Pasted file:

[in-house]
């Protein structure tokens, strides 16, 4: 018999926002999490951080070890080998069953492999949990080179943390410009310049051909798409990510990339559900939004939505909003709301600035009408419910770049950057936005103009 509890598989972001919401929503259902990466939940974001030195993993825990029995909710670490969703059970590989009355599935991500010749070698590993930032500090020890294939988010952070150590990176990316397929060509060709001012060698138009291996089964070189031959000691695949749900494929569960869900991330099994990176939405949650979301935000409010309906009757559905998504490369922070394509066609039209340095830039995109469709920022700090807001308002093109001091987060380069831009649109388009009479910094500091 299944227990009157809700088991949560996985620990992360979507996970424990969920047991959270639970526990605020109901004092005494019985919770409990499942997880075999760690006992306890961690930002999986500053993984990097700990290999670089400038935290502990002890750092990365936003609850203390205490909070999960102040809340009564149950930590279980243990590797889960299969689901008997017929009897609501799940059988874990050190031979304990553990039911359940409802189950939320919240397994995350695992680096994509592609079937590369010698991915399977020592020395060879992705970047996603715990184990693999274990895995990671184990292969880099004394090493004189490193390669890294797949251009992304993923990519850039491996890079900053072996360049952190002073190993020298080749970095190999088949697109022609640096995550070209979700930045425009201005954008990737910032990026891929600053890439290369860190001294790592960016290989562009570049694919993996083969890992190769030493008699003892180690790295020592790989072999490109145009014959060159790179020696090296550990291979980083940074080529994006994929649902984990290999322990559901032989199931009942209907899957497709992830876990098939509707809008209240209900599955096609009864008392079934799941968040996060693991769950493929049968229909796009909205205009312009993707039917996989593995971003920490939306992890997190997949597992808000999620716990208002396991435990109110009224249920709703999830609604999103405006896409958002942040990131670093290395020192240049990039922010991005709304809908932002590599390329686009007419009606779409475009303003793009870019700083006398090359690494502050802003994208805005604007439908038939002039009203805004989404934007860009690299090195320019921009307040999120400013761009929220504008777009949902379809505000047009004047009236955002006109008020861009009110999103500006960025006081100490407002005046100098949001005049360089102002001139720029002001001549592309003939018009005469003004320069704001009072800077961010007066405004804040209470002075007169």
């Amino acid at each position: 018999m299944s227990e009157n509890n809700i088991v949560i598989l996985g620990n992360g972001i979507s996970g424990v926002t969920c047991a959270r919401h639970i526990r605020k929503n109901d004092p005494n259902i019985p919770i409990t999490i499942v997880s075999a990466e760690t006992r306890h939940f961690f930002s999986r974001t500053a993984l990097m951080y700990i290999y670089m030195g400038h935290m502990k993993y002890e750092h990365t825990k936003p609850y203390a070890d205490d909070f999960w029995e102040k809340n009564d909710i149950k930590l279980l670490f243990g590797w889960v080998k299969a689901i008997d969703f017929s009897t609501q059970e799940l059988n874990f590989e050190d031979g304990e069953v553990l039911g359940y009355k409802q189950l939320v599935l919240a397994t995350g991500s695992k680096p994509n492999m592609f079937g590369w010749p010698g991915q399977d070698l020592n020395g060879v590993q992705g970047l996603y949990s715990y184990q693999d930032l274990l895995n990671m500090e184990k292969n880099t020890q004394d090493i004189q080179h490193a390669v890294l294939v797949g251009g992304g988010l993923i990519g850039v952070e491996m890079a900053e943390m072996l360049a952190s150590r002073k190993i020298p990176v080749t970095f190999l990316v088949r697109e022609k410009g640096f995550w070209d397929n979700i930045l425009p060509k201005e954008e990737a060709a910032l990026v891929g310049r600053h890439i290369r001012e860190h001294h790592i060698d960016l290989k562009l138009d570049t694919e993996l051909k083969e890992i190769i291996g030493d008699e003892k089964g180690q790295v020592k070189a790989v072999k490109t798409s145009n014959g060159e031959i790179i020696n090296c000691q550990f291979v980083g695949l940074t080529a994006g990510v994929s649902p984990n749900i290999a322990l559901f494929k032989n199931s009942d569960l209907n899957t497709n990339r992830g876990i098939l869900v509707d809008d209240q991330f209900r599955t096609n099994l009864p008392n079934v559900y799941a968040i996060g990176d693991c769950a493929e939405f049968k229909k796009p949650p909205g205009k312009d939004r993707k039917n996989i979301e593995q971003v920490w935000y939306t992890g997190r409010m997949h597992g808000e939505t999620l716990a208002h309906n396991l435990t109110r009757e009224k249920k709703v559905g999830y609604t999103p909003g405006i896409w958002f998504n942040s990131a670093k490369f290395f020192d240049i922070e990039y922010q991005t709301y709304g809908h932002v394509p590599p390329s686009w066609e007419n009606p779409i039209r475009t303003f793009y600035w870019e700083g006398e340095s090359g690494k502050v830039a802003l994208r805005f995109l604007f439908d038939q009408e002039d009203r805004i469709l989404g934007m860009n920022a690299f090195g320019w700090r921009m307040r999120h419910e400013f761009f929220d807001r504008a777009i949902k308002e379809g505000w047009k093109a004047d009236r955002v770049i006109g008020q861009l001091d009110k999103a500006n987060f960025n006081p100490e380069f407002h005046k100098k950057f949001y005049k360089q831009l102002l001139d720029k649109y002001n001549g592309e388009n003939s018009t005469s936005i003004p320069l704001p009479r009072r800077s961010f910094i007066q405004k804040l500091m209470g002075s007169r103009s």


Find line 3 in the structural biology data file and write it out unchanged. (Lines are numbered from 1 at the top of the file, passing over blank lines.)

């Amino acid at each position: 018999m299944s227990e009157n509890n809700i088991v949560i598989l996985g620990n992360g972001i979507s996970g424990v926002t969920c047991a959270r919401h639970i526990r605020k929503n109901d004092p005494n259902i019985p919770i409990t999490i499942v997880s075999a990466e760690t006992r306890h939940f961690f930002s999986r974001t500053a993984l990097m951080y700990i290999y670089m030195g400038h935290m502990k993993y002890e750092h990365t825990k936003p609850y203390a070890d205490d909070f999960w029995e102040k809340n009564d909710i149950k930590l279980l670490f243990g590797w889960v080998k299969a689901i008997d969703f017929s009897t609501q059970e799940l059988n874990f590989e050190d031979g304990e069953v553990l039911g359940y009355k409802q189950l939320v599935l919240a397994t995350g991500s695992k680096p994509n492999m592609f079937g590369w010749p010698g991915q399977d070698l020592n020395g060879v590993q992705g970047l996603y949990s715990y184990q693999d930032l274990l895995n990671m500090e184990k292969n880099t020890q004394d090493i004189q080179h490193a390669v890294l294939v797949g251009g992304g988010l993923i990519g850039v952070e491996m890079a900053e943390m072996l360049a952190s150590r002073k190993i020298p990176v080749t970095f190999l990316v088949r697109e022609k410009g640096f995550w070209d397929n979700i930045l425009p060509k201005e954008e990737a060709a910032l990026v891929g310049r600053h890439i290369r001012e860190h001294h790592i060698d960016l290989k562009l138009d570049t694919e993996l051909k083969e890992i190769i291996g030493d008699e003892k089964g180690q790295v020592k070189a790989v072999k490109t798409s145009n014959g060159e031959i790179i020696n090296c000691q550990f291979v980083g695949l940074t080529a994006g990510v994929s649902p984990n749900i290999a322990l559901f494929k032989n199931s009942d569960l209907n899957t497709n990339r992830g876990i098939l869900v509707d809008d209240q991330f209900r599955t096609n099994l009864p008392n079934v559900y799941a968040i996060g990176d693991c769950a493929e939405f049968k229909k796009p949650p909205g205009k312009d939004r993707k039917n996989i979301e593995q971003v920490w935000y939306t992890g997190r409010m997949h597992g808000e939505t999620l716990a208002h309906n396991l435990t109110r009757e009224k249920k709703v559905g999830y609604t999103p909003g405006i896409w958002f998504n942040s990131a670093k490369f290395f020192d240049i922070e990039y922010q991005t709301y709304g809908h932002v394509p590599p390329s686009w066609e007419n009606p779409i039209r475009t303003f793009y600035w870019e700083g006398e340095s090359g690494k502050v830039a802003l994208r805005f995109l604007f439908d038939q009408e002039d009203r805004i469709l989404g934007m860009n920022a690299f090195g320019w700090r921009m307040r999120h419910e400013f761009f929220d807001r504008a777009i949902k308002e379809g505000w047009k093109a004047d009236r955002v770049i006109g008020q861009l001091d009110k999103a500006n987060f960025n006081p100490e380069f407002h005046k100098k950057f949001y005049k360089q831009l102002l001139d720029k649109y002001n001549g592309e388009n003939s018009t005469s936005i003004p320069l704001p009479r009072r800077s961010f910094i007066q405004k804040l500091m209470g002075s007169r103009s």